Dr. Gottman has said that the number one thing that couples fight about is nothing. I can vouch for this. This past weekend, my wife and I got into an argument over fruit flies. It was really stupid. Later, when our older daughter (age 11) was explaining the argument to her sister (age 7), she said, “It’s never about the fruit flies.” Indeed. What’s it about then?
Any seasoned counselor will tell you that even the happiest couples have problems. In fact, Dr. John Gottman, famous marriage researcher and author of The Seven Principles for Making Marriage Work, has identified four of the most typical areas of solvable marital conflict: technology, work stress, money, and housework.
For a review of Dr. Gottman’s teachings on perpetual versus solvable problems, click here.
While something such as housework may seem like no big deal, there is emotional importance attached to these tasks that deepens our bond when they are accomplished. When these tasks are not accomplished, partners no longer feel like a safe haven for each other in the chaos of life—rather they make life for each other feel even more chaotic.
In The Seven Principles for Making Marriage Work, Dr. John Gottman lists the 6 most common areas of marital conflict. He explains that, “even in very happy and stable marriages, these issues are perennial.” We will touch on these six types of arguments, the task they each represent for a marriage, and offer practical advice for addressing the solvable disagreements they often trigger.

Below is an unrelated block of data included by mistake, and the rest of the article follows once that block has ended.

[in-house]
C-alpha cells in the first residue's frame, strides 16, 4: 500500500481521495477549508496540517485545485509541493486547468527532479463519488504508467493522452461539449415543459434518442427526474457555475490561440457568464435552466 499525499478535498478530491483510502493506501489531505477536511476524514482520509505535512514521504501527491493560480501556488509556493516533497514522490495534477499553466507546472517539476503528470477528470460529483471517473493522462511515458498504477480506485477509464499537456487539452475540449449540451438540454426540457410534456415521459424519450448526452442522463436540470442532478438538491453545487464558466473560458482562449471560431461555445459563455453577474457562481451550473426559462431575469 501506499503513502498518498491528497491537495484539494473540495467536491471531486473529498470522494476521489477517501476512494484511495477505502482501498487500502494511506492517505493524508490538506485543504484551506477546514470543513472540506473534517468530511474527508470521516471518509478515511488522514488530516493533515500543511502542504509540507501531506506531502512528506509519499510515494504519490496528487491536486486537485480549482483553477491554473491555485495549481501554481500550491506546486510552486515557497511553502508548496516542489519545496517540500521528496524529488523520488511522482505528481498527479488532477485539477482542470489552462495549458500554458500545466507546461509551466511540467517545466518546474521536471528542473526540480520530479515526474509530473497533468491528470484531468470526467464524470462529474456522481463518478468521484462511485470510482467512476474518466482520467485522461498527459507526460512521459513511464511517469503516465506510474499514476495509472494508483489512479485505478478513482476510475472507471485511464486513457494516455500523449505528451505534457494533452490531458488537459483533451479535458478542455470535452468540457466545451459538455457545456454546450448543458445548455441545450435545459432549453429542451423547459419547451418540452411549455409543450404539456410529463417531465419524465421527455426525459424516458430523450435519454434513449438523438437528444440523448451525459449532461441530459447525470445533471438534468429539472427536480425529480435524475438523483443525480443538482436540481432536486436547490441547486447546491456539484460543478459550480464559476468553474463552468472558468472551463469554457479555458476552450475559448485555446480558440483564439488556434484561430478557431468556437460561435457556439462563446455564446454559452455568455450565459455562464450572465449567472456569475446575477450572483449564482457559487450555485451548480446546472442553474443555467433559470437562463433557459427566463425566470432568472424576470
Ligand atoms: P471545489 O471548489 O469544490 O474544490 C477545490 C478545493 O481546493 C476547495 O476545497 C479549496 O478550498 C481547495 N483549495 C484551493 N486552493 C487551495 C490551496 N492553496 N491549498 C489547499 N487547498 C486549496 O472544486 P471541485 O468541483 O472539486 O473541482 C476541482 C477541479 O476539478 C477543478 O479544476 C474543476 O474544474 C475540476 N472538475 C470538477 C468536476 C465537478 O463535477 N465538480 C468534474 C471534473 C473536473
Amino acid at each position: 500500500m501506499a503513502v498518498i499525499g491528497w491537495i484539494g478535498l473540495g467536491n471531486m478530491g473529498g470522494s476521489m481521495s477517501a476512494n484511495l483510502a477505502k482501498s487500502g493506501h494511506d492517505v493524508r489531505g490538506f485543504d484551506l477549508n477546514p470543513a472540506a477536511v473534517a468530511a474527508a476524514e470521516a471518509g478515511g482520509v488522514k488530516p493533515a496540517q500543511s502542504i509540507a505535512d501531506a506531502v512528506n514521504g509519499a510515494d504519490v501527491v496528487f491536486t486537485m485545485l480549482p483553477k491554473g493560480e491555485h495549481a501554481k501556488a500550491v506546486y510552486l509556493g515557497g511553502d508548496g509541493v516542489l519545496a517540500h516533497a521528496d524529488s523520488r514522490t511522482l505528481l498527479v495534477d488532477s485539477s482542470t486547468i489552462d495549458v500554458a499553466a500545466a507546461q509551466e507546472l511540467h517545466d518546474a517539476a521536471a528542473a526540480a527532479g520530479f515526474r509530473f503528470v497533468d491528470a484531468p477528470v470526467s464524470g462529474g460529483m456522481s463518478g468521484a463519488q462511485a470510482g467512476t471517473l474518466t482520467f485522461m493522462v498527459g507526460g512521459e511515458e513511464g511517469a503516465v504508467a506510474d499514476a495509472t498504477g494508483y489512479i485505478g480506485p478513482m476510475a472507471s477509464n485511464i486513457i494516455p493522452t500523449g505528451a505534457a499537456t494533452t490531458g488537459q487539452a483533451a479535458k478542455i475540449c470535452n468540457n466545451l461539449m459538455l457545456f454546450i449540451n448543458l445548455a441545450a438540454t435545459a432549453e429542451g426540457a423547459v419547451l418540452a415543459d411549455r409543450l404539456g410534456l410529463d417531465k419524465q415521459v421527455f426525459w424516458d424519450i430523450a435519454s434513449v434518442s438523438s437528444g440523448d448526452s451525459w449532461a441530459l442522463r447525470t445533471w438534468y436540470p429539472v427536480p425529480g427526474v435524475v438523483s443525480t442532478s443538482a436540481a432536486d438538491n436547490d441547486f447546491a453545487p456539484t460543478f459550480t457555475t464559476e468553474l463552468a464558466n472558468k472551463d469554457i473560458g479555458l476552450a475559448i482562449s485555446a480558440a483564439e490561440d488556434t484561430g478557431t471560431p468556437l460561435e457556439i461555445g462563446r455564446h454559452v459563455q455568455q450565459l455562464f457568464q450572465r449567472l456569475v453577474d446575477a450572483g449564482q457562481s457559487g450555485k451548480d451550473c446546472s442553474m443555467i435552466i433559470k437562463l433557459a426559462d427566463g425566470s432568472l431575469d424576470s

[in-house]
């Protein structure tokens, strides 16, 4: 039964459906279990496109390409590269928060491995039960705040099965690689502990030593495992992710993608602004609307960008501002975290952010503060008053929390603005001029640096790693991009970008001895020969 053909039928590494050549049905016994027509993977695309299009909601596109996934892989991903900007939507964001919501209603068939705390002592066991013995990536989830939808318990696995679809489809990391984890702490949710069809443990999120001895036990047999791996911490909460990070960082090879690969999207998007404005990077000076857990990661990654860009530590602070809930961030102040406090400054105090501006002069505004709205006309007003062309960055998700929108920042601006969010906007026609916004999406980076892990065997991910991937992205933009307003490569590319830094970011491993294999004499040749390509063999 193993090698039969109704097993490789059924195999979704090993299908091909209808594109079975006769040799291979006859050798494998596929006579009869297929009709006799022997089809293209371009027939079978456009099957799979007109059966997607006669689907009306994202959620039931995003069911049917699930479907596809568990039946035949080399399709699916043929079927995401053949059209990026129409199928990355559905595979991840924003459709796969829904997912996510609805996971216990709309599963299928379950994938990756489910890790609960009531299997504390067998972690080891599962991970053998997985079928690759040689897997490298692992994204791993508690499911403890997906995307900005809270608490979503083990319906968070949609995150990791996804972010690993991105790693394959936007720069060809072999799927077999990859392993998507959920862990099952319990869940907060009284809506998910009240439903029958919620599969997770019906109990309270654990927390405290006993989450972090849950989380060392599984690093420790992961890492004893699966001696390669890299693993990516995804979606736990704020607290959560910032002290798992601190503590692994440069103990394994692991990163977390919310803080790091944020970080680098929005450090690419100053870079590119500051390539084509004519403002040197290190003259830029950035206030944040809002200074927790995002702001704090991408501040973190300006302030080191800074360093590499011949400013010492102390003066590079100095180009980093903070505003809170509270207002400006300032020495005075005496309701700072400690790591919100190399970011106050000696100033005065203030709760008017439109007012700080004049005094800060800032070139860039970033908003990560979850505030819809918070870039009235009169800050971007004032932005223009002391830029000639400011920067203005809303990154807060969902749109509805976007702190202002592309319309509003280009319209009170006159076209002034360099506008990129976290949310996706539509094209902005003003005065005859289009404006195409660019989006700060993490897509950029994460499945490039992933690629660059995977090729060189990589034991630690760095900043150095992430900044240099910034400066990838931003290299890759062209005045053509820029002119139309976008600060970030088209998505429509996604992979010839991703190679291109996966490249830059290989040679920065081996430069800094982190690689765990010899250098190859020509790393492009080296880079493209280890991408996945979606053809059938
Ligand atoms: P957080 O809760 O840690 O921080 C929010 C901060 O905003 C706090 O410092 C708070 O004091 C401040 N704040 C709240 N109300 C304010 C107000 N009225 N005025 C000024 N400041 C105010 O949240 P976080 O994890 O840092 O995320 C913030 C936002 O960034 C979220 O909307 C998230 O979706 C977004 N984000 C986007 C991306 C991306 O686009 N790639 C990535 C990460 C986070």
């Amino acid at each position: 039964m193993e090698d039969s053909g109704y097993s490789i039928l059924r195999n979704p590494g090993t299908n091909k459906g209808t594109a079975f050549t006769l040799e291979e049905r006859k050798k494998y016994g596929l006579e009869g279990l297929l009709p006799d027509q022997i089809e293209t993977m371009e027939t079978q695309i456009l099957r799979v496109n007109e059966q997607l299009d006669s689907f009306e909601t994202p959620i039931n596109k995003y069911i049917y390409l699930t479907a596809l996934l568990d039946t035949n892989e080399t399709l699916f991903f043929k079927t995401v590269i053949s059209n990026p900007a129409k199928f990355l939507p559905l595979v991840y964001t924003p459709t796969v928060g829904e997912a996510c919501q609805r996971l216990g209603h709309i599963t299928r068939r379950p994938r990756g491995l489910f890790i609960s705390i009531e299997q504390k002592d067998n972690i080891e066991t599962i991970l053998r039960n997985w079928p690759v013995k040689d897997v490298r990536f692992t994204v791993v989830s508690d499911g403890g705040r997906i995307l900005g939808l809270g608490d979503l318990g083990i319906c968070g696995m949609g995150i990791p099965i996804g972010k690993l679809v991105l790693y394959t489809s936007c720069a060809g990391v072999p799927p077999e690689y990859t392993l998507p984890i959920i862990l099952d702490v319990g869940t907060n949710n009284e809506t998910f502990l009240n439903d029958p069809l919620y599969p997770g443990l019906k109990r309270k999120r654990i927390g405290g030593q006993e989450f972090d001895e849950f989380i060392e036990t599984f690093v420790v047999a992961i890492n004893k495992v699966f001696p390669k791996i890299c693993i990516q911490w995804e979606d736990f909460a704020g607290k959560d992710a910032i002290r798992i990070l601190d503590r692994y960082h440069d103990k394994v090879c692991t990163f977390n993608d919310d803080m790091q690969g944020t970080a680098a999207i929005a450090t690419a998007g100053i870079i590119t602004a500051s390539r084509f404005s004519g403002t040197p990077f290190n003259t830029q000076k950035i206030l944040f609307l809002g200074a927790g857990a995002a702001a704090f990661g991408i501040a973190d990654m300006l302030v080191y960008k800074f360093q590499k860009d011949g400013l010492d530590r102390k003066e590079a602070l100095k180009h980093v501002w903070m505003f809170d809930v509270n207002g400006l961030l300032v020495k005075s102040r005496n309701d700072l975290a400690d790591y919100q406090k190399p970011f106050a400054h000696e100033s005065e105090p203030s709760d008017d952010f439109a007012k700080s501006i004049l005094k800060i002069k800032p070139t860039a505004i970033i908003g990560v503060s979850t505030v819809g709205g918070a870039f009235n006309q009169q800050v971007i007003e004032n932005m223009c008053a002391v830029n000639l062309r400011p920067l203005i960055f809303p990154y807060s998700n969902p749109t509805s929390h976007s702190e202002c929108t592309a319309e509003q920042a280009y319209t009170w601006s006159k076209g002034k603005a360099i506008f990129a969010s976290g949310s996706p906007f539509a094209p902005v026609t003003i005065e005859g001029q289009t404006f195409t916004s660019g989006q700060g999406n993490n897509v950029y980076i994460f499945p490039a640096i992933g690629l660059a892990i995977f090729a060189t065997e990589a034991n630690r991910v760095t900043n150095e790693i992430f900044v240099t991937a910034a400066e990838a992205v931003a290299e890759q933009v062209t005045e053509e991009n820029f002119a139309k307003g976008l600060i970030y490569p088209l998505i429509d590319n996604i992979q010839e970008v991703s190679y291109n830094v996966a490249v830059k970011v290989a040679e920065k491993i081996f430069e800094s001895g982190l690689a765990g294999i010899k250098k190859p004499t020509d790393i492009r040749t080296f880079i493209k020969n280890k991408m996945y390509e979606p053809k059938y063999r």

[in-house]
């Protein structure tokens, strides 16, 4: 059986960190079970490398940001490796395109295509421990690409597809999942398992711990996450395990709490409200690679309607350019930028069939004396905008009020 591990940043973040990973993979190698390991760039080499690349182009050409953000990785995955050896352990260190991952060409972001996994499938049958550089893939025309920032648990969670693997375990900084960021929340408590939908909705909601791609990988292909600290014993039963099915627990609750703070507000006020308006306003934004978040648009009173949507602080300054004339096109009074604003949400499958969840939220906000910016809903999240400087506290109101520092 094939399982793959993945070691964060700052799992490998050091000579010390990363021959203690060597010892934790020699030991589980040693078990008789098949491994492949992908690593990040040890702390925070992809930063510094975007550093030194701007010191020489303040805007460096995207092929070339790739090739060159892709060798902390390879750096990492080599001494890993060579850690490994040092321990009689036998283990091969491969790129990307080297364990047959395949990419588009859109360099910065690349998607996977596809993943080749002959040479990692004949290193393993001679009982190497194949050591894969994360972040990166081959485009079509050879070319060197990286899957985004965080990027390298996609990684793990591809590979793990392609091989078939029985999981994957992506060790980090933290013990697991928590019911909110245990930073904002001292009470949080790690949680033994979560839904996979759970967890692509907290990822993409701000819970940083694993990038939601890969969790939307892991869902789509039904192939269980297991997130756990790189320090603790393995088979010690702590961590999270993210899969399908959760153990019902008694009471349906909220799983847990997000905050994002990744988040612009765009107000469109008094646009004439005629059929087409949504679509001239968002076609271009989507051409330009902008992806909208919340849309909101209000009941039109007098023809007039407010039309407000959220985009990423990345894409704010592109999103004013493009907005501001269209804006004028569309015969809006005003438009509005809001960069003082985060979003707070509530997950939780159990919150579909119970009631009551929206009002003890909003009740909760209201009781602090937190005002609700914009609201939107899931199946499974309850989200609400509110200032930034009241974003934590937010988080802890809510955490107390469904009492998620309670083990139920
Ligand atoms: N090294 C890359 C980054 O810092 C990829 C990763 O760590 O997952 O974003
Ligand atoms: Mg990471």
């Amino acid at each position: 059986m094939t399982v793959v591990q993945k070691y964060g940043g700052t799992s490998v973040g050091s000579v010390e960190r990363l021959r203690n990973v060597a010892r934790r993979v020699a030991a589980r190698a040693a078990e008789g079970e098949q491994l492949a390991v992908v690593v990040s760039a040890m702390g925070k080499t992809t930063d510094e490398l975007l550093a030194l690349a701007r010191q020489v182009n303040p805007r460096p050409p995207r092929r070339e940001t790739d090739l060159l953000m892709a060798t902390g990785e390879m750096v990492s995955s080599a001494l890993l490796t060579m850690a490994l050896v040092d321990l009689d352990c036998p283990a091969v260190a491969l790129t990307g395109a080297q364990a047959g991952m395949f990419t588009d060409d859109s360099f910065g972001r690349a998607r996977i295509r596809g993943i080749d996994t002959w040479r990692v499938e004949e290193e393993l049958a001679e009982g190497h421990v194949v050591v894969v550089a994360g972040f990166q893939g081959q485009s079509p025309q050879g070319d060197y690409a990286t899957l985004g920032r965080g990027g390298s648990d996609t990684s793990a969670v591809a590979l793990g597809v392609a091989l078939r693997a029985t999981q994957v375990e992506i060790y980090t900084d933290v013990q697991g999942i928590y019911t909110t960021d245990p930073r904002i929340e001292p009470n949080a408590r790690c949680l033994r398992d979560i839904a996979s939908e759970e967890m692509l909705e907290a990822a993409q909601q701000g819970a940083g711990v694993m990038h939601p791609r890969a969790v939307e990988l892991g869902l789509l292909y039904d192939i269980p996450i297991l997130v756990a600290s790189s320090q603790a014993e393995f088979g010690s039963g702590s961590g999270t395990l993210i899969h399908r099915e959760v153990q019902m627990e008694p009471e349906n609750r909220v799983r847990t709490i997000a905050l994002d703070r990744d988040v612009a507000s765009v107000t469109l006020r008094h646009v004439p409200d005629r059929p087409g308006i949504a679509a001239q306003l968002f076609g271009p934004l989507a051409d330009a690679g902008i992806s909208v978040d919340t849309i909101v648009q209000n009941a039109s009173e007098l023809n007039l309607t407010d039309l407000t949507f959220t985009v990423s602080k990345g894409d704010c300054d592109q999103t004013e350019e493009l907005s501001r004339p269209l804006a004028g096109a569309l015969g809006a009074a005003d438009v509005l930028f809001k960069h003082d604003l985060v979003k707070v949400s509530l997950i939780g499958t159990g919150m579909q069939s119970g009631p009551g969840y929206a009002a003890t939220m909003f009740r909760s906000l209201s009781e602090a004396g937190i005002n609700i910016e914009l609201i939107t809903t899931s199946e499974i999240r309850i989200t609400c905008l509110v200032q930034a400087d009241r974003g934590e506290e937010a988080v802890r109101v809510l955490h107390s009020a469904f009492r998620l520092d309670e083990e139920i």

Remember that all couples argue, and that’s okay. We grow in our relationships by reconciling our differences. That’s how we become more loving people and truly experience the fruits of marriage.
THE TRUE AND SAD REASONS WHY ‘BAD MEN’ ARE SO ADDICTIVE TO WOMEN AND HOW TO BREAK AWAY FROM THEM
Are women addicted to ‘bad men,’ or is there something else going on?
“What is a bad man?” you ask. We’re talking about men who destroy women’s self-esteem or well-being, and emotionally abuse them. These bad men could be felons or gang members, but they’re often just average men who treat women poorly and emotionally abuse them.